Creativity as practice, promise, force, concept and rhetoric has become ubiquitous within and without the academy, emerging of late as a key concept within international politics and across a range of disciplines, not least of all Geography. But yet, this is a field of study fractured in its diversity and riven with tensions. Creativity is variously understood as, for example, the ‘oil of the twenty first century’, as a tool of neo-liberal politics and part of the diplomatic arsenal of state-craft practices, as a psychological trait and philosophical concept, as well as being an embodied, material and social practice, that holds within it myriad possibilities for alternative political, subjective and world-making practices.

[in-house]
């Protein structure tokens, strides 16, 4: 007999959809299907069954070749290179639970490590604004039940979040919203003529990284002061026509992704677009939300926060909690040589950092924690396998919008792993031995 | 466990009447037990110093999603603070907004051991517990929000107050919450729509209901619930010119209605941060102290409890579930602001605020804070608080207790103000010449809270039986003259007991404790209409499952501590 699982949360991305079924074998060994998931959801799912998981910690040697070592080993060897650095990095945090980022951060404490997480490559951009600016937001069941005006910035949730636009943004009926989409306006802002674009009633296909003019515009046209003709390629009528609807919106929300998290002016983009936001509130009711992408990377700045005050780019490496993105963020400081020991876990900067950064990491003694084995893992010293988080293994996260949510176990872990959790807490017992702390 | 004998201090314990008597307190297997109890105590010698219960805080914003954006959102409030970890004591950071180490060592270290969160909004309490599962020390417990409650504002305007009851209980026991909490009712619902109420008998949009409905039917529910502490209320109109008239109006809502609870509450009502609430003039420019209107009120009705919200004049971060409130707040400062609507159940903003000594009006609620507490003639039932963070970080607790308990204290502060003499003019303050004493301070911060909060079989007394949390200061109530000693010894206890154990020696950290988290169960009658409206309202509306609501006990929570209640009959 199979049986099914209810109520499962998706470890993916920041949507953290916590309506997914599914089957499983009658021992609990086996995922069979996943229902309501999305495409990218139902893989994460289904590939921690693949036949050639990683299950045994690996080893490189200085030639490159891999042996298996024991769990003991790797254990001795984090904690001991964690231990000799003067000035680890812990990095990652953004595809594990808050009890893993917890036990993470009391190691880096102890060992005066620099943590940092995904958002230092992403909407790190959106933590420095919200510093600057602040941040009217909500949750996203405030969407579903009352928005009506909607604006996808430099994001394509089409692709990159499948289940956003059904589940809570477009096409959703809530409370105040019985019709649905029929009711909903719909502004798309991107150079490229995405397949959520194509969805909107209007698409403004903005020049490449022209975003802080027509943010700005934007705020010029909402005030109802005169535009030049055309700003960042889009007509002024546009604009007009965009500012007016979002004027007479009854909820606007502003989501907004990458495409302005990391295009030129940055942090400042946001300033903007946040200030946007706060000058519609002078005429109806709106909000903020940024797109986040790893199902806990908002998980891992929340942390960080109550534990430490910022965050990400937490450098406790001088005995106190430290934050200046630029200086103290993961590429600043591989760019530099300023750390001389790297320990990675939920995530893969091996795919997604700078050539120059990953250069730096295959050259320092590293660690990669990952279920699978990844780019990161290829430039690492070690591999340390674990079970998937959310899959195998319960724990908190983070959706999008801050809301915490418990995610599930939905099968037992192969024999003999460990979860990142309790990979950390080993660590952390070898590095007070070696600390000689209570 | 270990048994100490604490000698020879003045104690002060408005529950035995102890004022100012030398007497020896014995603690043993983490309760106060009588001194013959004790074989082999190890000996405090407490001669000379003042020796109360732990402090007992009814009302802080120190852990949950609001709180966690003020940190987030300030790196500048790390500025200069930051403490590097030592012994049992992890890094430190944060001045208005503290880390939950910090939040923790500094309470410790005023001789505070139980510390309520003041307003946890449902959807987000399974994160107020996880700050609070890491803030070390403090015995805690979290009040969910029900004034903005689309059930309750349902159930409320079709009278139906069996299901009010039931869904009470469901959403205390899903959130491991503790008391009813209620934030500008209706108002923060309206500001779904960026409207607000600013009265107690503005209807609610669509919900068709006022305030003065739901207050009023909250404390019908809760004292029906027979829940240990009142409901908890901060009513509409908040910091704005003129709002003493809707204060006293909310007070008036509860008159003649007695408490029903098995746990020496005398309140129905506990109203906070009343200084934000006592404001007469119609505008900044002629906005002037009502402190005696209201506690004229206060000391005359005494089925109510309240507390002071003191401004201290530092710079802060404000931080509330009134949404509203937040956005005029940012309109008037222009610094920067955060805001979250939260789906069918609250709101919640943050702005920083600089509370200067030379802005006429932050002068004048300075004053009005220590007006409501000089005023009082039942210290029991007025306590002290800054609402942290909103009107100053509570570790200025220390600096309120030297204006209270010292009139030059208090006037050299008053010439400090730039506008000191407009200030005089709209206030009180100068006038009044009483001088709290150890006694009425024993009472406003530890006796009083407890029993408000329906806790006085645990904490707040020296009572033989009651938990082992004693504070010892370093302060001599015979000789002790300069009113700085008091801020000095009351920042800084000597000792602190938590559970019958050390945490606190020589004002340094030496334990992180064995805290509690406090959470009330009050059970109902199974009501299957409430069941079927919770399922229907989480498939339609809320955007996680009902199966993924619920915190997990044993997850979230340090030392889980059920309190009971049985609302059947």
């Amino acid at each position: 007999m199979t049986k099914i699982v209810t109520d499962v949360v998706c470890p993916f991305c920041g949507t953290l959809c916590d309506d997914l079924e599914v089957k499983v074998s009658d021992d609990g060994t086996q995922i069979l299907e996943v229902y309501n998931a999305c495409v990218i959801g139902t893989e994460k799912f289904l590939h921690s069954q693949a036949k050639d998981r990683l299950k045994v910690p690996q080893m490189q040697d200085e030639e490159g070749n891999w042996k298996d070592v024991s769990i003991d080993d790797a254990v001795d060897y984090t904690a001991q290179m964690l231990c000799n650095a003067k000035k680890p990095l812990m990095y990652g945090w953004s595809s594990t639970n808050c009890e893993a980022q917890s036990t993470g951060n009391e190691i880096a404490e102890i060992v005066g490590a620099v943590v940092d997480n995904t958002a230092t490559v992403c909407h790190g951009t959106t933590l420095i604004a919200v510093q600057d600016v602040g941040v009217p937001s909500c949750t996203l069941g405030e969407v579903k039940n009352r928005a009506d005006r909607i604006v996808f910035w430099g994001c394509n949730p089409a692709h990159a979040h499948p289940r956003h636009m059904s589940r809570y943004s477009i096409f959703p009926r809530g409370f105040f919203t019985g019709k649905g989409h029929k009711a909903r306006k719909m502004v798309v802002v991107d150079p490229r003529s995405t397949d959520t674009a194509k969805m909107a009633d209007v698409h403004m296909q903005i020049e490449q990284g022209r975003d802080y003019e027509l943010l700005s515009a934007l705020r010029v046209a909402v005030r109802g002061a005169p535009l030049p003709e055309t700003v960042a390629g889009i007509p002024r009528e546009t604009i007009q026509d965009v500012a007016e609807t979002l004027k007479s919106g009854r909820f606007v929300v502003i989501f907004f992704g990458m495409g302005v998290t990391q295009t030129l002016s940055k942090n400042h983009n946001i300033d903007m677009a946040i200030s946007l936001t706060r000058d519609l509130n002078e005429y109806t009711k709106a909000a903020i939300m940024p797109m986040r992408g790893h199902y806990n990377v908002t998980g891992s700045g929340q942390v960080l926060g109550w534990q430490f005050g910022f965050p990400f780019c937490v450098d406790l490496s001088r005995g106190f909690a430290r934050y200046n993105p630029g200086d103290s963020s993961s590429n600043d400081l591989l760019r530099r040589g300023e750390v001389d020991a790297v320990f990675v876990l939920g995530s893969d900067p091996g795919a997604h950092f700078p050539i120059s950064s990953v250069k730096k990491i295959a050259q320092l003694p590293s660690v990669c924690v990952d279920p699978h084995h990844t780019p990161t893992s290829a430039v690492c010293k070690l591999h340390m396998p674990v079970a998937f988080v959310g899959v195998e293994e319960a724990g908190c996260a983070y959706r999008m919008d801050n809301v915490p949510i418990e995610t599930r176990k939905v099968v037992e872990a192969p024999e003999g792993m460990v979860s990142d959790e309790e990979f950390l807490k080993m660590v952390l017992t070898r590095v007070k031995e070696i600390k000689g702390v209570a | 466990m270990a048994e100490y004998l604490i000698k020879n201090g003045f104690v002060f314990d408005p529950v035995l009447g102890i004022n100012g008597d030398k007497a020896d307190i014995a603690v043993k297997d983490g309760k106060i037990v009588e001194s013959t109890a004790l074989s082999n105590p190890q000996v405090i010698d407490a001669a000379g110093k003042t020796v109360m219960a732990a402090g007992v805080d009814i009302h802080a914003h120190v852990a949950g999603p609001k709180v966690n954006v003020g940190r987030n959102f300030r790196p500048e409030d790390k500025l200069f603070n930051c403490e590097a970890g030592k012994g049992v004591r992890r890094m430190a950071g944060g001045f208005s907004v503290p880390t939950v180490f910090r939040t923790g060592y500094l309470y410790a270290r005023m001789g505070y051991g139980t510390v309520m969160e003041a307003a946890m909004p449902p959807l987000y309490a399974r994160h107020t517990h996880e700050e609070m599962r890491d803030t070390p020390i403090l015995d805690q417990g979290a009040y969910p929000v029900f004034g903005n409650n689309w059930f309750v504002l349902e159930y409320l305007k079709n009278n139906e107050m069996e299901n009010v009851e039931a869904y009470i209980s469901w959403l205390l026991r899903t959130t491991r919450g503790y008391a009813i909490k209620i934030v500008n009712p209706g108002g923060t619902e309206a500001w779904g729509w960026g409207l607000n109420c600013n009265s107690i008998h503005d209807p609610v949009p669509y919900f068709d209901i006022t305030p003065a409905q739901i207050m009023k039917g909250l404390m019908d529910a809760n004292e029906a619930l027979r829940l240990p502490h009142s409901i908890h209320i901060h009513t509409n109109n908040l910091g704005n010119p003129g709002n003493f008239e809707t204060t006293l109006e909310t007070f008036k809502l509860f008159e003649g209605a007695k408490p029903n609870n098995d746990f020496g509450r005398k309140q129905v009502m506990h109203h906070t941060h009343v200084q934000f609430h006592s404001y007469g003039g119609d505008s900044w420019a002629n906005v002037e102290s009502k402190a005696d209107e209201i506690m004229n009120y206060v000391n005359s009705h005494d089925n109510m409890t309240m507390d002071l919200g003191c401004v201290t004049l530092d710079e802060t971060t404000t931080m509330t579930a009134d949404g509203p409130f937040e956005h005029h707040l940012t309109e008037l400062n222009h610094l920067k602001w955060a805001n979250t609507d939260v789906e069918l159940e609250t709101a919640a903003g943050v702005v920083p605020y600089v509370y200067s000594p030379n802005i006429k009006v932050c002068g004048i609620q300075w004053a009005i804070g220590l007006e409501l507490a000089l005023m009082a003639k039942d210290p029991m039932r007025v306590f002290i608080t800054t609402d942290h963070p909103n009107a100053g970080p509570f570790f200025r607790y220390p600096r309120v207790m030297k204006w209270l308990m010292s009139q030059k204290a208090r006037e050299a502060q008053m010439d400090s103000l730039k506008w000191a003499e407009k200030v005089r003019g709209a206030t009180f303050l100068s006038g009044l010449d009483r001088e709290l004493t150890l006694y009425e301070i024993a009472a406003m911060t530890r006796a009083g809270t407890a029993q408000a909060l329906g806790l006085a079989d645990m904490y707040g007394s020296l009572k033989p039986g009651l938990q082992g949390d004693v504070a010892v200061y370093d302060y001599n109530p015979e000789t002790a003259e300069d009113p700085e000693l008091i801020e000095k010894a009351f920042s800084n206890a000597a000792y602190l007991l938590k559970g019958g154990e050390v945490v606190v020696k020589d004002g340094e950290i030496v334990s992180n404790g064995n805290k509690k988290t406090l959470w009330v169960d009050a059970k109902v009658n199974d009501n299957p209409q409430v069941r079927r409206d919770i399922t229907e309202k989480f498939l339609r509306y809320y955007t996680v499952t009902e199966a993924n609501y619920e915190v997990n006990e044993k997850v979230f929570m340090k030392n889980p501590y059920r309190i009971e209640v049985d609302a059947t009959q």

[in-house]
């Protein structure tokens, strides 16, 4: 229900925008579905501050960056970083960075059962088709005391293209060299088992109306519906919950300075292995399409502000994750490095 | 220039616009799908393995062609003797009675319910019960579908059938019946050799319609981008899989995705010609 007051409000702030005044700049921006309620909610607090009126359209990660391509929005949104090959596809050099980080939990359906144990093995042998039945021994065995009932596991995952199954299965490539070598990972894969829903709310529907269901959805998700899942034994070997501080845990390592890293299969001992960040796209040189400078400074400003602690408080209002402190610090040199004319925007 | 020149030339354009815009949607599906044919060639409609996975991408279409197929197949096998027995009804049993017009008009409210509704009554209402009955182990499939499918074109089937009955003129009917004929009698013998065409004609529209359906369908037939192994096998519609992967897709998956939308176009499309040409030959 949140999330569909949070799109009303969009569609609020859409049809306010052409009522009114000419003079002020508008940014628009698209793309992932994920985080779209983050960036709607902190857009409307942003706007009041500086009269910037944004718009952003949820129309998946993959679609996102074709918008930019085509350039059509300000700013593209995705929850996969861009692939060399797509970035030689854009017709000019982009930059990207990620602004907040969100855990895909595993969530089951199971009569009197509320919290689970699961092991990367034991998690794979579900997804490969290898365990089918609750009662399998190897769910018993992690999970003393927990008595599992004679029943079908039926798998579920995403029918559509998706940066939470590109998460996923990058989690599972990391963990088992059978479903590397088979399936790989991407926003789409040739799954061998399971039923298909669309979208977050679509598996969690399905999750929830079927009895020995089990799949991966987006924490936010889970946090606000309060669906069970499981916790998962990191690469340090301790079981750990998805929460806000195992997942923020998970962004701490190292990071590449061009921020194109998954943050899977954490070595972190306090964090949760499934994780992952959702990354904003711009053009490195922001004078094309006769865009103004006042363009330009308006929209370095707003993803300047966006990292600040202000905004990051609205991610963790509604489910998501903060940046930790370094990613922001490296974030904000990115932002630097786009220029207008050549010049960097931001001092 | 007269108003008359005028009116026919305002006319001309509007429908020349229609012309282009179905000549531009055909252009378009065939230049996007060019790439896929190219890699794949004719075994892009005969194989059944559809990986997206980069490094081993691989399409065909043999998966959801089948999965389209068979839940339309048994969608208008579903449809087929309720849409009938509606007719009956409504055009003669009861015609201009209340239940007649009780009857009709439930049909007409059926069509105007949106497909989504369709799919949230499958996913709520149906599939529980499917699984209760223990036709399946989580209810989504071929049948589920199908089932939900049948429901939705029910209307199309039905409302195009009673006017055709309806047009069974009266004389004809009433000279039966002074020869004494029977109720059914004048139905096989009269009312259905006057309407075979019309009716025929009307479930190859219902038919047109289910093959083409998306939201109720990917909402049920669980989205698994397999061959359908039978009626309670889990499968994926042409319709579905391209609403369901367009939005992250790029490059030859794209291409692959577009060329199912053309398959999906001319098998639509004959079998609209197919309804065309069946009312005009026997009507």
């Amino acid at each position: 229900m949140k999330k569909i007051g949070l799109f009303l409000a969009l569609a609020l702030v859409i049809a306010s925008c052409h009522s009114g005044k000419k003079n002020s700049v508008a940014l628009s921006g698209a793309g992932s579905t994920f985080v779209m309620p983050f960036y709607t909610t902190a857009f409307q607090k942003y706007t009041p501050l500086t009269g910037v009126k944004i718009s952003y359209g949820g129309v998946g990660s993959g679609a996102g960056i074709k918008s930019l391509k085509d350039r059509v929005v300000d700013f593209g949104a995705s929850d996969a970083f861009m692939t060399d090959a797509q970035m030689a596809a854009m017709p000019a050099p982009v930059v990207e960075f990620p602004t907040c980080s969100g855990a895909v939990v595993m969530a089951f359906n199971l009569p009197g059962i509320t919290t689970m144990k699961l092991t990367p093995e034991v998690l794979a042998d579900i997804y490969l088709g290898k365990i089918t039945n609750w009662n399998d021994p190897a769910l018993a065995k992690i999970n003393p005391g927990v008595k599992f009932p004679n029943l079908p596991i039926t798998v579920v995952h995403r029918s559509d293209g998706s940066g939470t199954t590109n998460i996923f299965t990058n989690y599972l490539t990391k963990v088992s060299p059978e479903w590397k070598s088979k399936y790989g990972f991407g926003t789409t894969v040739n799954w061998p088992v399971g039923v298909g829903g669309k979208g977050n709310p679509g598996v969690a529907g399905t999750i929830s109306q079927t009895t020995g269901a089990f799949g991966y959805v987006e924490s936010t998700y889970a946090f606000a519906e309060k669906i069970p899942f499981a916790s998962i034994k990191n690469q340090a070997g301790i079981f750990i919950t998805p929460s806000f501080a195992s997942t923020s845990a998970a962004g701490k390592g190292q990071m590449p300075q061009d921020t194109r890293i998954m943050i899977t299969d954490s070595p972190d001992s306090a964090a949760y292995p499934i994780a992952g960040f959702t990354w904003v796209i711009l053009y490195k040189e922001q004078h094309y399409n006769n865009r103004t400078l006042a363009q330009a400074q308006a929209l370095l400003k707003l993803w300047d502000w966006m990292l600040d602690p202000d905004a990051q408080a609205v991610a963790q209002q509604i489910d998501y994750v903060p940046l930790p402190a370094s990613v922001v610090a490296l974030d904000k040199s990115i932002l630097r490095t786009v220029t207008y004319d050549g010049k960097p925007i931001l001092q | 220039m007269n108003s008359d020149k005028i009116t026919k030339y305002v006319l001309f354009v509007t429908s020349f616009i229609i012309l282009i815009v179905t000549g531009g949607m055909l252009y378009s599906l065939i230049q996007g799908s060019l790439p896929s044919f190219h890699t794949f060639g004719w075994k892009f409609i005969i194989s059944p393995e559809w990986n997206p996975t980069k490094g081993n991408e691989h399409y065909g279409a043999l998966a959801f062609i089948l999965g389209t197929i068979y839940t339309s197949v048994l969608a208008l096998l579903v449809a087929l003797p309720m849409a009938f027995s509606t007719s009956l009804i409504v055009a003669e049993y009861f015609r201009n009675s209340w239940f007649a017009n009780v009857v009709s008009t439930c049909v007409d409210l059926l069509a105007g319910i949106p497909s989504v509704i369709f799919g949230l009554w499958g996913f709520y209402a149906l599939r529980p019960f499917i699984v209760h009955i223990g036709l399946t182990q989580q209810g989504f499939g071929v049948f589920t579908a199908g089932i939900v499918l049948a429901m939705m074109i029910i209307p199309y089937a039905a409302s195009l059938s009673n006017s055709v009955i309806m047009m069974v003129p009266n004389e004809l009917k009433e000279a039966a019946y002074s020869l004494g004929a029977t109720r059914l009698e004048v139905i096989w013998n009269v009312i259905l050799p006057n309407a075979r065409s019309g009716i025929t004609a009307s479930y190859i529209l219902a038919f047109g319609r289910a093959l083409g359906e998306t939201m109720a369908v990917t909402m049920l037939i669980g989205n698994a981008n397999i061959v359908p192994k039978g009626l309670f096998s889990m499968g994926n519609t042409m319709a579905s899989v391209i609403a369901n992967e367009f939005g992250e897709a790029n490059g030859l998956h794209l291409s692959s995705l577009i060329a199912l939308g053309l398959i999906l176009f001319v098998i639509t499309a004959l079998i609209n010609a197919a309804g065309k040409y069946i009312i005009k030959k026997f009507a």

Through an interrogation of the critical geographies of creativity, this proposed text will develop a decisive discussion of creativity, not just for geographers, but for interdisciplinary scholars of creativity more generally. It will proffer these critical geographies as the means to engage with the relations and tensions between diverse ideas and practices of creativity. The unique contribution this text makes therefore, is to acknowledge the diversity of ideas and practices of creativity, not in order to collapse them, but rather to turn a critical lens onto these relations, drawing out both the similarities, but also the productive and critical tensions that exist between these different ideas of creativity and the forms of creative practices.
Offering the first accessible but conceptually sophisticated account of the critical geographies of creativity, the text will use inset boxes featuring “key ideas”, “case studies” and “research”, to make accessible central concepts, cutting-edge research and methodological debates.
Harriet Hawkins is a Lecturer in Human Geography at Royal Holloway, University of London, UK.